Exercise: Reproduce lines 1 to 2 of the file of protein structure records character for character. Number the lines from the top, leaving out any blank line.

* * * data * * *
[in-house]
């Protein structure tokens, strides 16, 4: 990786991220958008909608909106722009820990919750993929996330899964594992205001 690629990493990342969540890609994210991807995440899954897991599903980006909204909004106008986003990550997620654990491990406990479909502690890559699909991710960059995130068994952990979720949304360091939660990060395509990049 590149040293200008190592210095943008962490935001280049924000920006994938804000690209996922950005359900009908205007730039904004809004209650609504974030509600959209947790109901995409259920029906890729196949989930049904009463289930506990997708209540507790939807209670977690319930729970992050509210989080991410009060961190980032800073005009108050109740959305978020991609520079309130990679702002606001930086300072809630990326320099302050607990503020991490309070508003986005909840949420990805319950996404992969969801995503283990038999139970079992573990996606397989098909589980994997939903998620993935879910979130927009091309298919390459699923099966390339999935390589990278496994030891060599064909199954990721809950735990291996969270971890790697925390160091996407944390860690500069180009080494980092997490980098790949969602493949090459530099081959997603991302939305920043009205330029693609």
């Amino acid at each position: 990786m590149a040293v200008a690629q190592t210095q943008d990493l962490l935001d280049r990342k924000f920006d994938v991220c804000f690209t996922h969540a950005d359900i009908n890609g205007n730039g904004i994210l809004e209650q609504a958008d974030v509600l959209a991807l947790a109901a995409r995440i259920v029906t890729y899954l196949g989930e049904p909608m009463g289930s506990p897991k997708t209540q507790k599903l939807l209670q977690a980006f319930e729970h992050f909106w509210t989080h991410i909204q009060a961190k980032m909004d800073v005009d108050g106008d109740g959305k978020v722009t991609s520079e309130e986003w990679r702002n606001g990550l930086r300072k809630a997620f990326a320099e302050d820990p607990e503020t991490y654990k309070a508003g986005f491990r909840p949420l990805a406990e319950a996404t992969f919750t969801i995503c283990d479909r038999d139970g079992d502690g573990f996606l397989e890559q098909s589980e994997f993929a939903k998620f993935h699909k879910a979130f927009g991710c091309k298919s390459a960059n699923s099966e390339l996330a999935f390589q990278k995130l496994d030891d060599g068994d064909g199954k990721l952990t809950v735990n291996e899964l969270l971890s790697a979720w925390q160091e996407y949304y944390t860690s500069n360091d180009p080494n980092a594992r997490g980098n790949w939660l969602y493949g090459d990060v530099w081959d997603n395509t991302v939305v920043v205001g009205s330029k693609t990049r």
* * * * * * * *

[in-house]
């Protein structure tokens, strides 16, 4: 990786991220958008909608909106722009820990919750993929996330899964594992205001 690629990493990342969540890609994210991807995440899954897991599903980006909204909004106008986003990550997620654990491990406990479909502690890559699909991710960059995130068994952990979720949304360091939660990060395509990049 590149040293200008190592210095943008962490935001280049924000920006994938804000690209996922950005359900009908205007730039904004809004209650609504974030509600959209947790109901995409259920029906890729196949989930049904009463289930506990997708209540507790939807209670977690319930729970992050509210989080991410009060961190980032800073005009108050109740959305978020991609520079309130990679702002606001930086300072809630990326320099302050607990503020991490309070508003986005909840949420990805319950996404992969969801995503283990038999139970079992573990996606397989098909589980994997939903998620993935879910979130927009091309298919390459699923099966390339999935390589990278496994030891060599064909199954990721809950735990291996969270971890790697925390160091996407944390860690500069180009080494980092997490980098790949969602493949090459530099081959997603991302939305920043009205330029693609």